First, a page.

Cambridge residents have stopped in their tracks. Hundreds of photos have been taken. There is pleasure on social media and praise for the gardeners. It’s all down to the crocus, a striking little plant that has been cultivated around the world for 3,500 years.
Carpets of crocus have unfurled in the early spring sunshine down the Avenue, on the Backs and at Newton’s Lawn beside Great Gate.
The new star of this annual show is the lawn facing Trinity Street where last autumn Trinity’s Gardens Team planted more than 20,000 crocus bulbs – or corms – during the re-turfing. Head Gardener, Tom Hooijenga, said the planning and hard work had paid off. ‘Aren’t they looking lovely! Lots of photographs are being taken at the front of the College – the display is very popular.’
Alumnus and Times Diary columnist, Patrick Kidd, posted on Twitter, ‘Oh, to be in Cambridge now that spring is here.’
Martin Bond, of ‘A Cambridge Diary’, said:
I think during lockdown people have learnt not just to notice things like this but to appreciate them more and the Trinity crocuses have definitely brought colour and joy to passers-by.
The purple, white and yellow flowers are a common sight in Cambridge in spring. But did you know that…
Senior Garden, Karen Wells, on ten things about crocuses…or croci
- Crocus grow from corms – modified fleshy stem tissue for storing food – as distinct from true bulbs, tubers and rhizomes. The crocus genus is part of the Iridaceae family, along with iris, freesia and gladiolus.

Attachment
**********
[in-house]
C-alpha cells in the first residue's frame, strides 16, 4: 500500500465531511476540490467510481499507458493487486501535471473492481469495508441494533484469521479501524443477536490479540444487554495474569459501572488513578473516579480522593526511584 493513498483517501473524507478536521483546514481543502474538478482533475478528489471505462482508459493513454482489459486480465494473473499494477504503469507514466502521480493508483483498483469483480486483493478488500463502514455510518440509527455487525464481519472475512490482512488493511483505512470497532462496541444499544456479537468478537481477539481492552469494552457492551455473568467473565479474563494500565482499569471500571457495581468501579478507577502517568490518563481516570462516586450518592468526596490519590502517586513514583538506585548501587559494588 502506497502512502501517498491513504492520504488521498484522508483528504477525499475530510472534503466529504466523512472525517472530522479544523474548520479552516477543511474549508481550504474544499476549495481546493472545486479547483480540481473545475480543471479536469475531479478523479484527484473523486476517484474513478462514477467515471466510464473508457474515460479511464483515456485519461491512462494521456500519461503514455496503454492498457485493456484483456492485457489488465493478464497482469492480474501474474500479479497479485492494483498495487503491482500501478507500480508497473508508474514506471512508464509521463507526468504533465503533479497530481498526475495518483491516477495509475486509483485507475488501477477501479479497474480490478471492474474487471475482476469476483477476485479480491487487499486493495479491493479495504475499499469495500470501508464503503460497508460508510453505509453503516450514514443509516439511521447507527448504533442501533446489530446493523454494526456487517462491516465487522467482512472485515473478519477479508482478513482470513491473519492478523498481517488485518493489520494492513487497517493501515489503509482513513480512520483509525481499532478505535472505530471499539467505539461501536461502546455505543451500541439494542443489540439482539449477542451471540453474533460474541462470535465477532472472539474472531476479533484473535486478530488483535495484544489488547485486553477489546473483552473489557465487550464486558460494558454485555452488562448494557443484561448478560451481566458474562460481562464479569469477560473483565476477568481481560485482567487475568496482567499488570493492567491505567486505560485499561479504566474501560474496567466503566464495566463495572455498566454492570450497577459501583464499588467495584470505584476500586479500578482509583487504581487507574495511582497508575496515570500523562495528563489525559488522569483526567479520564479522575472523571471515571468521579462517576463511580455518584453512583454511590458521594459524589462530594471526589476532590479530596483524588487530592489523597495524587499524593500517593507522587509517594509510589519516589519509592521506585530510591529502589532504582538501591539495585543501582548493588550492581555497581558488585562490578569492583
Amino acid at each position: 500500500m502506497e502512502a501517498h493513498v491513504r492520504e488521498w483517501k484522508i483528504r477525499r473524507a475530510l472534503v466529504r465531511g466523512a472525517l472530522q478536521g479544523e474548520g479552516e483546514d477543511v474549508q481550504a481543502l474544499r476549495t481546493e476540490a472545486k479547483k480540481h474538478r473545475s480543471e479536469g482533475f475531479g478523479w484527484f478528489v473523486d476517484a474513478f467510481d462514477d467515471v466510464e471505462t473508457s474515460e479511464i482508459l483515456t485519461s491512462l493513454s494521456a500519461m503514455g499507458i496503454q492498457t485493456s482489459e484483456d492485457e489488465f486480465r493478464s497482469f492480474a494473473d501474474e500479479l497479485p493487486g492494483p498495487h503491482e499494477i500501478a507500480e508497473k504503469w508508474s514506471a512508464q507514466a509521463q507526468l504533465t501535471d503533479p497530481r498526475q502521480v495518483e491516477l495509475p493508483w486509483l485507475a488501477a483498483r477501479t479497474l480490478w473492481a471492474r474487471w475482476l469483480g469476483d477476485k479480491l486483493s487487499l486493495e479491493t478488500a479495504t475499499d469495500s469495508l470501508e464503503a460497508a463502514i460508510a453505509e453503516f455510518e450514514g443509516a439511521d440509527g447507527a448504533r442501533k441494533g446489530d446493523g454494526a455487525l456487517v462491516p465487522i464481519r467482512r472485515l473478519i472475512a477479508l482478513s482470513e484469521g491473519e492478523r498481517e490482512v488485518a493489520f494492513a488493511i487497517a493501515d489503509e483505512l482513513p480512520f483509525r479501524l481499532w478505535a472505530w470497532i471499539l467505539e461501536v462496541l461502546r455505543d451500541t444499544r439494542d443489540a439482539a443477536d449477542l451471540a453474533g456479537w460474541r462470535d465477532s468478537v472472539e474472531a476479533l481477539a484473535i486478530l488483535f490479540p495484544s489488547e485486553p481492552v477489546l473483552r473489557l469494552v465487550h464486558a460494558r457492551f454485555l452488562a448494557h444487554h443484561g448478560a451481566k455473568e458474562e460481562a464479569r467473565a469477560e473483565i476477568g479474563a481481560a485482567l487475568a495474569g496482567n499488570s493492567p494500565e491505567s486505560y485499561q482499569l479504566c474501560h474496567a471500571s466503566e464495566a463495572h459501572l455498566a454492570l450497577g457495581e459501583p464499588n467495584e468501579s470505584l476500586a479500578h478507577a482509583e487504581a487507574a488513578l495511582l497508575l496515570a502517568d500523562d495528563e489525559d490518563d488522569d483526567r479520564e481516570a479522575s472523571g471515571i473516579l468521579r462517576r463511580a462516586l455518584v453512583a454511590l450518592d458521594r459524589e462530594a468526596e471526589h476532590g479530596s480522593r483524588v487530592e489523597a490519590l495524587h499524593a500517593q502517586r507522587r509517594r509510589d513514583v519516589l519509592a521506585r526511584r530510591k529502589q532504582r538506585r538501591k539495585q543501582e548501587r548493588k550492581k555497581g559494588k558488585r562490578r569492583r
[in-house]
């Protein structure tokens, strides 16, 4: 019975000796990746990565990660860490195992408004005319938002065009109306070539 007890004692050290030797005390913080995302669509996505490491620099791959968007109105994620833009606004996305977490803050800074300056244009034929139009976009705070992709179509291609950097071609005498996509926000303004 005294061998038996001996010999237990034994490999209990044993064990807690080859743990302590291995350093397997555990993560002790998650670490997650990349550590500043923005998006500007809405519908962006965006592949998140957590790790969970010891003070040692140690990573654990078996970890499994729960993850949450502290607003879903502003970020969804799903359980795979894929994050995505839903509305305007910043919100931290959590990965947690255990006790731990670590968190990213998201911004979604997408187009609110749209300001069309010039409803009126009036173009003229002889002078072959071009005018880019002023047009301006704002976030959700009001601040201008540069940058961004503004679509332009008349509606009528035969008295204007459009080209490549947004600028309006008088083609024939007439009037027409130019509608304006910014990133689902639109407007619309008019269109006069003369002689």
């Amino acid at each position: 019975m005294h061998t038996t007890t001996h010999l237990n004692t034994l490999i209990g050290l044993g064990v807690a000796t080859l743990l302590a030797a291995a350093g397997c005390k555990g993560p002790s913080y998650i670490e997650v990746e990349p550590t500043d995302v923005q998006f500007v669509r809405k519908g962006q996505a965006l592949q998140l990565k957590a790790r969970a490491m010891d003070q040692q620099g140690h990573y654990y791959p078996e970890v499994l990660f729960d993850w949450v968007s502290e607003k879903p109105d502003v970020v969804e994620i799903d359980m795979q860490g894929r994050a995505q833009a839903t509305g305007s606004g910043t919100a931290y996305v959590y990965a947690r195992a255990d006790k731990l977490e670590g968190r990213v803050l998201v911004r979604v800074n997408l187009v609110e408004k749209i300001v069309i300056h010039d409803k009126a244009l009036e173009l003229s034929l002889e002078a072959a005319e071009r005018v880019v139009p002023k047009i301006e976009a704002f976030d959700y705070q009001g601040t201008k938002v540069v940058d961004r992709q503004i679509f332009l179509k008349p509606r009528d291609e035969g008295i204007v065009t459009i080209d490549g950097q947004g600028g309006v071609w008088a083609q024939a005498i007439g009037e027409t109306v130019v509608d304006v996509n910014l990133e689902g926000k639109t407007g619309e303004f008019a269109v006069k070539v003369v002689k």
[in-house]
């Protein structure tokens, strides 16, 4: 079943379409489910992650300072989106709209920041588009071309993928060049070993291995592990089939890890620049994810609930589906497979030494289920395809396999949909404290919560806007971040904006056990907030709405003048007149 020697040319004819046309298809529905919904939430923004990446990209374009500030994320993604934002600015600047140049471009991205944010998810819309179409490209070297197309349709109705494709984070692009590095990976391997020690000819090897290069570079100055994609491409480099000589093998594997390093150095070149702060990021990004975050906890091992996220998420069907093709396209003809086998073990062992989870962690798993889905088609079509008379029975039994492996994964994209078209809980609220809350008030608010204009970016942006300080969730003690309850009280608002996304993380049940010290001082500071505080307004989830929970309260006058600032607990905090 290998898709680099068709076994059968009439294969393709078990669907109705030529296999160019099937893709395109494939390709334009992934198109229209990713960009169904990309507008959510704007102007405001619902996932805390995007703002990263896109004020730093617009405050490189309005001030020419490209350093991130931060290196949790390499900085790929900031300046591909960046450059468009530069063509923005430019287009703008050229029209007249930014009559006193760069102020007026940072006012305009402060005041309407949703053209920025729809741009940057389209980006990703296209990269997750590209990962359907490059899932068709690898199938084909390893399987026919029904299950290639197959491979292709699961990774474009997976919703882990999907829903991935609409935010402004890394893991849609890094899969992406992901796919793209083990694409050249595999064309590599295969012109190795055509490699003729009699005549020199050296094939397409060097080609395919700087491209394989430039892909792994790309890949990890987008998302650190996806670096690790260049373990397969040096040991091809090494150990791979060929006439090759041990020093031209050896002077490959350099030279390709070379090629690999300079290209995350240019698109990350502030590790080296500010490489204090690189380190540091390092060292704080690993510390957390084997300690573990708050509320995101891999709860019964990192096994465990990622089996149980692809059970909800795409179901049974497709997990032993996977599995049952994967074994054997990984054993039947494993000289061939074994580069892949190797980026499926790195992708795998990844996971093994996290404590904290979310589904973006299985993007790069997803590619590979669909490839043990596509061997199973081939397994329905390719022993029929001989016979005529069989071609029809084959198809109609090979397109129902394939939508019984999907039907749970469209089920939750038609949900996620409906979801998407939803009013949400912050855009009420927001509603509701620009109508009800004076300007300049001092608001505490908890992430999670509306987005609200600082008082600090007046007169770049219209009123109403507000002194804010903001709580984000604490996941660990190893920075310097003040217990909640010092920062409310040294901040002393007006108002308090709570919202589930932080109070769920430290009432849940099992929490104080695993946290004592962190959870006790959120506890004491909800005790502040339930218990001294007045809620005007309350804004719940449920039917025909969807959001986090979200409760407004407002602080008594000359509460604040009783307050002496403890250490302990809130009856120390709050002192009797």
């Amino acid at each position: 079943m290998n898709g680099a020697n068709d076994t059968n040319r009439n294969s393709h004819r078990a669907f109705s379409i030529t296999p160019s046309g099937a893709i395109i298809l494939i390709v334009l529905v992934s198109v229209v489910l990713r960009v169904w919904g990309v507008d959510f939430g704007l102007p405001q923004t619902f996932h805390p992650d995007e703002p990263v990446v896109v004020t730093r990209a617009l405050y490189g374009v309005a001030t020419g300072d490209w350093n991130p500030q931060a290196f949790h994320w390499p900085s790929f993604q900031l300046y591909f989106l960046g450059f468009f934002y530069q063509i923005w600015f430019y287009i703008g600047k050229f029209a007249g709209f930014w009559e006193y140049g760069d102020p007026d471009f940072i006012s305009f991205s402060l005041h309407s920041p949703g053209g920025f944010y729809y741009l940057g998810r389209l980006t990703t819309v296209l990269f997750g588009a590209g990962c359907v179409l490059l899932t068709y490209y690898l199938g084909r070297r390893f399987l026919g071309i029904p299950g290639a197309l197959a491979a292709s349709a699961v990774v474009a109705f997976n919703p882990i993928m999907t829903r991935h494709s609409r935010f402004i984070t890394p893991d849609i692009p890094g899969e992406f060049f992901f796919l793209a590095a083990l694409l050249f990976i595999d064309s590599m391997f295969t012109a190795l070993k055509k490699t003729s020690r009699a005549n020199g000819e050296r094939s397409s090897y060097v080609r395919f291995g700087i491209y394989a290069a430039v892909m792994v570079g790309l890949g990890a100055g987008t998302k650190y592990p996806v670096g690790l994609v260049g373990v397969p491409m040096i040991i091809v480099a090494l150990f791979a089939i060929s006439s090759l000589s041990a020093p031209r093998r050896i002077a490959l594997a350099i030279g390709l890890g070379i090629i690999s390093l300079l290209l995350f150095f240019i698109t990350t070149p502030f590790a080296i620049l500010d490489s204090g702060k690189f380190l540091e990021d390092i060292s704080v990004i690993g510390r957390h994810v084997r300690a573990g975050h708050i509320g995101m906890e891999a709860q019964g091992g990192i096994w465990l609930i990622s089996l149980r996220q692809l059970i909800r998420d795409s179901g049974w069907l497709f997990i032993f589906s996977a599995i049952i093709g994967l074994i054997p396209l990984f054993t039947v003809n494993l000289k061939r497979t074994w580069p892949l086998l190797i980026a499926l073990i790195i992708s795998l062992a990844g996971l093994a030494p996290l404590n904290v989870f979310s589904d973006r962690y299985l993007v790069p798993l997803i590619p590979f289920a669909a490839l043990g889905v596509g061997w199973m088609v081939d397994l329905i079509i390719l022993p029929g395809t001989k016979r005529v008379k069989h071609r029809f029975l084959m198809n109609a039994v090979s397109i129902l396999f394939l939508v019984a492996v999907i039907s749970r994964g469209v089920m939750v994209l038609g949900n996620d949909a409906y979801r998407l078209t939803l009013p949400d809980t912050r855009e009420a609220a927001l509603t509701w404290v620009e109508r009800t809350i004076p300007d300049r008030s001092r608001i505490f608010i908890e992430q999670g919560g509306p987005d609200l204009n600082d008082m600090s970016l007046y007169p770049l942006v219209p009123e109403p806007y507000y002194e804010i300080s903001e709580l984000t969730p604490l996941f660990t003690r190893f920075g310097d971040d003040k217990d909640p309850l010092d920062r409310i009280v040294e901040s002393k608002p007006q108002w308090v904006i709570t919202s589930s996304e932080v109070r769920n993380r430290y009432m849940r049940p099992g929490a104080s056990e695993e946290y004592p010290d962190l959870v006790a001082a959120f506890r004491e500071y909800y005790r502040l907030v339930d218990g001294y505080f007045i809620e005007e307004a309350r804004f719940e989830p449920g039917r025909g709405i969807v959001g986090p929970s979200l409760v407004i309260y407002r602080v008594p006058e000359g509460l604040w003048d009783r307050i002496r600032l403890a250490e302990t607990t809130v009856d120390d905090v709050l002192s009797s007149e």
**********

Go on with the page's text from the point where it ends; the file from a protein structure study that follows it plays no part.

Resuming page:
- The plural of crocus is crocuses or croci.
- The hand-harvested golden stigmas from Crocus sativus (the autumn crocus) cost up to £10 per gram, making saffron the most expensive spice in the world. Each flower bears three stigmas. One ounce of saffron = 4000 stigmas. It takes 150,000 crocus flowers to make one kilo of saffron.
- From Ancient Greece (notably Crete and Santorini), Egypt and Rome to the present day the 3,500 years of crocus cultivation has seen saffron used to dye cloth & hair, in medicine, as a fragrance and, of course, as seasoning.
- In the 1560s crocus corms were brought to the Netherlands from Constantinople. Some were also sent to Carolus Clusius, who was the forefather of the Dutch tulip industry, in Leiden Botanical Garden. The first garden varieties of crocus had been developed by 1620.
- We can’t say categorically that crocuses would have been present in Newton’s Garden – which was situated where the lawn beside Great Gate is today – but they were present in gardens of the time, where the saffron was harvested for seasoning.
- RHS Garden Wisley nurtures one of the National Collections of Crocus with over 800 specimens.
- Centuries of Crocus sativus cultivation for spice and dyestuff in the surrounding area of the small Essex town led to Chepyng Walden being renamed Saffron Walden in the 1500s.
- Spring crocuses in particular are a welcome food source for early pollinators such as bees and hoverflies, one of the best species being Crocus tomassinianus, which is naturalised on the Pieces at Trinity.
- Crocus sativusflowers are a good source antioxidant compounds such as flavonols, flavanones, crocins and crocetin.